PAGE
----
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Community Banks A Better Partner For Business: Opinion


It is widely recognized that small businesses are instrumental to driving the economy on both local and national levels. In order for small businesses to grow and help push the economy forward, they must have proper financial support.

Where can small businesses turn for this much needed resource? The answer lies with community-based financial institutions — both banks and credit unions — typically those with under $10 billion in assets.

Small businesses across the nation represent the powerful belief that hard work and ambition will result in success. The financial crisis saw those dreams washed away. Now, as small businesses owners and entrepreneurs take steps toward recovery, they should seek out their local community-based financial institutions.

By many accounts, small businesses employ 70 percent or more of U.S. workers, and they are historically the leading creator of net new jobs. Their ability to expand, purchase inventory and hire staff rests largely on the ability of financial institutions to meet their credit needs. As lubricants of their local economies, community-based financial institutions are catalysts to help small business owners, entrepreneurs and consumers achieve the promise of an American dream. These institutions represent Main Street, and strive to improve the communities they serve.

When making financial decisions, small businesses should view these institutions as trusted financial intermediaries that exist to aid them in achieving their own goals. Community-based financial institutions want to help small businesses grow so they can further stimulate their local economy, which in turn drives our national economic growth.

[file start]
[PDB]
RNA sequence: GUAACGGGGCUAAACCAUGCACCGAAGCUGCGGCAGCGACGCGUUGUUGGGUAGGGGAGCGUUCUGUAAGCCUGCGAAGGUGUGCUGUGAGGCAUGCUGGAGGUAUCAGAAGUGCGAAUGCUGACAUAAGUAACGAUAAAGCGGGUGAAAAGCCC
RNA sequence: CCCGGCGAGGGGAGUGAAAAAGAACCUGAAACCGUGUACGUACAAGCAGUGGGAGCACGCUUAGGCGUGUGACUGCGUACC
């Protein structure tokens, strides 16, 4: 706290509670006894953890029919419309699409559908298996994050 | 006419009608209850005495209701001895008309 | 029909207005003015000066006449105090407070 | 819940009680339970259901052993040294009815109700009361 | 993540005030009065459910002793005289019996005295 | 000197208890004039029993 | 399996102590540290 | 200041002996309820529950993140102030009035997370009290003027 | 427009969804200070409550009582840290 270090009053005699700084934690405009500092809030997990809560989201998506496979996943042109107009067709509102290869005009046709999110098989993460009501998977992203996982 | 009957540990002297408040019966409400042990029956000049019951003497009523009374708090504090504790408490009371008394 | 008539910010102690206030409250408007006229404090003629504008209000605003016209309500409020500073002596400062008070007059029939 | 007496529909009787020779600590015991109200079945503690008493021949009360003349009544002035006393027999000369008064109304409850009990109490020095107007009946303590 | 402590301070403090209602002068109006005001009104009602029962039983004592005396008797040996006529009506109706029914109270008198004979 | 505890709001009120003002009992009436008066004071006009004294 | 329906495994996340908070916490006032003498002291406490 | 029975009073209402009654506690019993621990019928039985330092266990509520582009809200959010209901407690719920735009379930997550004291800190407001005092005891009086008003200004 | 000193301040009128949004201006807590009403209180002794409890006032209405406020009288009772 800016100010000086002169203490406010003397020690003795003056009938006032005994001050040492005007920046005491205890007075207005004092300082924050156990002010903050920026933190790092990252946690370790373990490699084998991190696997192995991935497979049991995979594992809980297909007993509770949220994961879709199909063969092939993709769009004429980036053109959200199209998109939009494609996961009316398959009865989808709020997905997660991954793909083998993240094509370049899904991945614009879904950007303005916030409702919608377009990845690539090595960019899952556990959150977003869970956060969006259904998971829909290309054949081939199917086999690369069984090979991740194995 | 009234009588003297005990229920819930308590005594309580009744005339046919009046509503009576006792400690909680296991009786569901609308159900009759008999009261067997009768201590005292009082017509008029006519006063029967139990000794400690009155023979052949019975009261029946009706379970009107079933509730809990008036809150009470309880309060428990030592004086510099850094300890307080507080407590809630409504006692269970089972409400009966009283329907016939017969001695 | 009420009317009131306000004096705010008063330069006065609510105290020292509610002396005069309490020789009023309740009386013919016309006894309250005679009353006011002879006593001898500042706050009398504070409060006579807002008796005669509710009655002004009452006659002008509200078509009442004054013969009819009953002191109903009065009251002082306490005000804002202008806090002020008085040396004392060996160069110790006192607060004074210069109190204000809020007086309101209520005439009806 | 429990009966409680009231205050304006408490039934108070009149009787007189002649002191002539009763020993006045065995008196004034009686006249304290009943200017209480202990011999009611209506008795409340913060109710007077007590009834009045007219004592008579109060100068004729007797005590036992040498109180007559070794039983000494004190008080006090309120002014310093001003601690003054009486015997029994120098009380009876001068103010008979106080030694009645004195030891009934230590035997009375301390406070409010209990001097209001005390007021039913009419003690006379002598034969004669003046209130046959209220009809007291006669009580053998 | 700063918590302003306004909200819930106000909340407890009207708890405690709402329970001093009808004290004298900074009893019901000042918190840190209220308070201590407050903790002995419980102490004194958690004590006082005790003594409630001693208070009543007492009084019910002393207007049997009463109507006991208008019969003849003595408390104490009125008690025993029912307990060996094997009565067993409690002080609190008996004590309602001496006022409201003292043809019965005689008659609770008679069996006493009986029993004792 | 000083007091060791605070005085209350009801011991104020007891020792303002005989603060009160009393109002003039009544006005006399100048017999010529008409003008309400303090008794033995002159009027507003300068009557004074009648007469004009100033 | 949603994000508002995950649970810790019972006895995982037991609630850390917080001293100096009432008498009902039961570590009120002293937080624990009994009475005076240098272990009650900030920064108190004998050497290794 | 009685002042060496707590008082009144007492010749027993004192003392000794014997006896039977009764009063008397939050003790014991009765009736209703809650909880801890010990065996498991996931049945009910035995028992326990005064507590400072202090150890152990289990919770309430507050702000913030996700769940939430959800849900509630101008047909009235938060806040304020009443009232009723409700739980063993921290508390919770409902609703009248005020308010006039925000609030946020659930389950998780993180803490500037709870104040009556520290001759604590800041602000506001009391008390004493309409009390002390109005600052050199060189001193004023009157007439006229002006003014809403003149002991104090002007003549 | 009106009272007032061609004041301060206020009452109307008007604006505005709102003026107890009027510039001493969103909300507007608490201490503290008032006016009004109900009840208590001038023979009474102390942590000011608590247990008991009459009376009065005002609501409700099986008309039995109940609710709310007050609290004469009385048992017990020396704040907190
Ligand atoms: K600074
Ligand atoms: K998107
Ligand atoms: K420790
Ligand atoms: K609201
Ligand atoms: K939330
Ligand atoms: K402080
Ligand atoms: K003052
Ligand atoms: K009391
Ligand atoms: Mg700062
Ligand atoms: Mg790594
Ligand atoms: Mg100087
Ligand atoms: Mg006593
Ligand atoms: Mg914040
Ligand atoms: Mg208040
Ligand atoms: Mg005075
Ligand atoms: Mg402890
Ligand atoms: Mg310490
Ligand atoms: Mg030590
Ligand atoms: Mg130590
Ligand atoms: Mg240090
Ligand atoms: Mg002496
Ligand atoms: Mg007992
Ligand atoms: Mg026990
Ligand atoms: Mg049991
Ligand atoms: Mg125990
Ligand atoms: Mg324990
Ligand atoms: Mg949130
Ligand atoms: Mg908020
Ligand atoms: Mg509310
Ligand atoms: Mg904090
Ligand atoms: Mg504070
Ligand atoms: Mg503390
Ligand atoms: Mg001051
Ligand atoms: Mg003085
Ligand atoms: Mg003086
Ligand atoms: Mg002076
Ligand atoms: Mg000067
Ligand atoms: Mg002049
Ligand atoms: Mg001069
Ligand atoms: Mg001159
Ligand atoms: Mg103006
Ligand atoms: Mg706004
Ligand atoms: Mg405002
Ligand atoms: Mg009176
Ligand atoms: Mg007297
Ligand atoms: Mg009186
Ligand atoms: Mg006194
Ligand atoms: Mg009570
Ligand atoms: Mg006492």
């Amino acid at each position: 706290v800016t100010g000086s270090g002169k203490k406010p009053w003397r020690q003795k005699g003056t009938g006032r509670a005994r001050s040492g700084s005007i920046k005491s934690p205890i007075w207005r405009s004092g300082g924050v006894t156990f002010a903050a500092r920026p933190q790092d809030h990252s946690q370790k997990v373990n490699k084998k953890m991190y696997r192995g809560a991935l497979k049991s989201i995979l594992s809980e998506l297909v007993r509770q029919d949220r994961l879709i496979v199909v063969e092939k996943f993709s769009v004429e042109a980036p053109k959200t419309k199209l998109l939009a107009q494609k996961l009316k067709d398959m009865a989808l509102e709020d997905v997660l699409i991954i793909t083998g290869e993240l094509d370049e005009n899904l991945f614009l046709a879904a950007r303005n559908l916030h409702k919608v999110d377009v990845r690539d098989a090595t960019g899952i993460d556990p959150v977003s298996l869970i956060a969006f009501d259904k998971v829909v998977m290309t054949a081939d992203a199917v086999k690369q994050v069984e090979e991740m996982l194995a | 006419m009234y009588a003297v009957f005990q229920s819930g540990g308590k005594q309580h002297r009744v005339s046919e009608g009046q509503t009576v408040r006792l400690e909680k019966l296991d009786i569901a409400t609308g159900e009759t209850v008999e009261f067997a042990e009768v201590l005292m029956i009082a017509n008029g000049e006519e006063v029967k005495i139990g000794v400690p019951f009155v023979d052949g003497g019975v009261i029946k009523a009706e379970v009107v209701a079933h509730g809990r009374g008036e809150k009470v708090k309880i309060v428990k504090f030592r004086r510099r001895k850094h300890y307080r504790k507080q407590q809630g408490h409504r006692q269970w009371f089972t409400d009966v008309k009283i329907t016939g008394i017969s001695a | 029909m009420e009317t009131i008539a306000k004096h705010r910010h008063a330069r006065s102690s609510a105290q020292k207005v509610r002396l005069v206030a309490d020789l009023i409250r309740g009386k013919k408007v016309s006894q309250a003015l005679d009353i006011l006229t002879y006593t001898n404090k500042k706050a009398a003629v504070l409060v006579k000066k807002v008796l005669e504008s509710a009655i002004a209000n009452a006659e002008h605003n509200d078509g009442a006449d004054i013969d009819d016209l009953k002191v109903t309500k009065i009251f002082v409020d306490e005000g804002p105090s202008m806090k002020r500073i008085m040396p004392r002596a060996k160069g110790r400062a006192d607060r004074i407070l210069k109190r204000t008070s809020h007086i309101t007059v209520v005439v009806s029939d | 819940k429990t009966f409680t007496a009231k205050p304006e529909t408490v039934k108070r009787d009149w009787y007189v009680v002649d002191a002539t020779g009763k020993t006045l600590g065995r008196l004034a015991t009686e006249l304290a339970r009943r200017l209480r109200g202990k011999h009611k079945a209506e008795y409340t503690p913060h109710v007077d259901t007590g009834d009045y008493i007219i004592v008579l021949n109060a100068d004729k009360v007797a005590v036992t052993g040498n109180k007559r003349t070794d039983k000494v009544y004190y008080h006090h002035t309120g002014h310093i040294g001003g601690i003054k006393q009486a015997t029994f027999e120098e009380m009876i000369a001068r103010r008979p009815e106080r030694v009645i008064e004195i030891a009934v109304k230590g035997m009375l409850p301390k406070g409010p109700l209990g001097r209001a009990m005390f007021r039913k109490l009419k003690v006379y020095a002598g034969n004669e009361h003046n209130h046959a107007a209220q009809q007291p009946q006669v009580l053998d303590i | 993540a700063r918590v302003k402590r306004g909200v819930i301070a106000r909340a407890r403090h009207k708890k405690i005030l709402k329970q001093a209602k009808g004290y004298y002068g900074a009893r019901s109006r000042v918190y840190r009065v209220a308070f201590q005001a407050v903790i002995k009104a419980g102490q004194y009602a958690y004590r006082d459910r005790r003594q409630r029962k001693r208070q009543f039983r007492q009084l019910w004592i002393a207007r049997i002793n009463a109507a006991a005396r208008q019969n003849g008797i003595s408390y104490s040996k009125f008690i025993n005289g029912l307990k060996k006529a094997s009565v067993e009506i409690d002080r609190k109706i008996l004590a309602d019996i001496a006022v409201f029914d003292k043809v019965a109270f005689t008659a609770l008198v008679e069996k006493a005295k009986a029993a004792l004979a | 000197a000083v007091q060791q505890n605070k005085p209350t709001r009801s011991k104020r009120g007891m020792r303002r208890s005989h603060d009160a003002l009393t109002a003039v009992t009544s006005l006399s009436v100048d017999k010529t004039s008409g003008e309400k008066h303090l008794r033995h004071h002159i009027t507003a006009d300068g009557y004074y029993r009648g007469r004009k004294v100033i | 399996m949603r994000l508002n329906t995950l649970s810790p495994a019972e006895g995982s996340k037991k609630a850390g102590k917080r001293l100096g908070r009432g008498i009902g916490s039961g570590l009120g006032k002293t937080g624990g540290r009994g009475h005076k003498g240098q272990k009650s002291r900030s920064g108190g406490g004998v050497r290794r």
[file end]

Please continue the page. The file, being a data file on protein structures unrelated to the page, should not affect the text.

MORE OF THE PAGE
Credit when your business needs it

The National Federation of Independent Business has reported that small business growth is hampered by reduced access to credit. It is important to note that business decision makers who reported reduced access to credit were possibly looking for it in the wrong places.

According to Raddon Financial Group’s National Small Business Research last spring, 27 percent of small businesses using a top-five bank complained that access to credit had dried up.

However, according to the Raddon Financial Group, only nine percent of small businesses whose primary financial institution was community-based felt that their institution was not making credit available. Of the consumers surveyed by Raddon, 53 percent of all households (both big-five and non-big-five users) agreed that smaller institutions offer more personalized service.

Also according to Raddon’s spring 2011 research, small businesses have reported a higher-than-average level of satisfaction with community financial institutions: 45 percent, versus 32 percent who reported satisfaction with a top-five bank. Small businesses know their customers and communities well and offer personalized service, so it makes sense that they should expect the same kind of treatment from their financial institution.

Community financial institutions serve a disproportionately higher percentage of small businesses as a percentage of total assets; therefore, they strive to provide greater attention to small businesses — a fact that further demonstrates the importance of community-based institutions to fueling their local economies.

Looking forward

As a growing group of Americans, including millenials, continue to demonstrate increased interest in pursuing entrepreneurial paths, obtaining small business loans will become increasingly important.

Across the nation, many community banks and credit unions are making efforts to develop deeper relationships with small businesses. Community-based financial institutions understand the unique challenges small businesses face. As members of the communities they serve, these financial institutions desire to be partners with small businesses, and work together to grow and reinvest in their shared communities.

Louis Hernandez, Jr., is chairman and CEO of Open Solutions, a leading provider of enterprise technologies for financial institutions. He is the author of “Saving the American Dream: Main Street’s Last Stand,” to be published in April.

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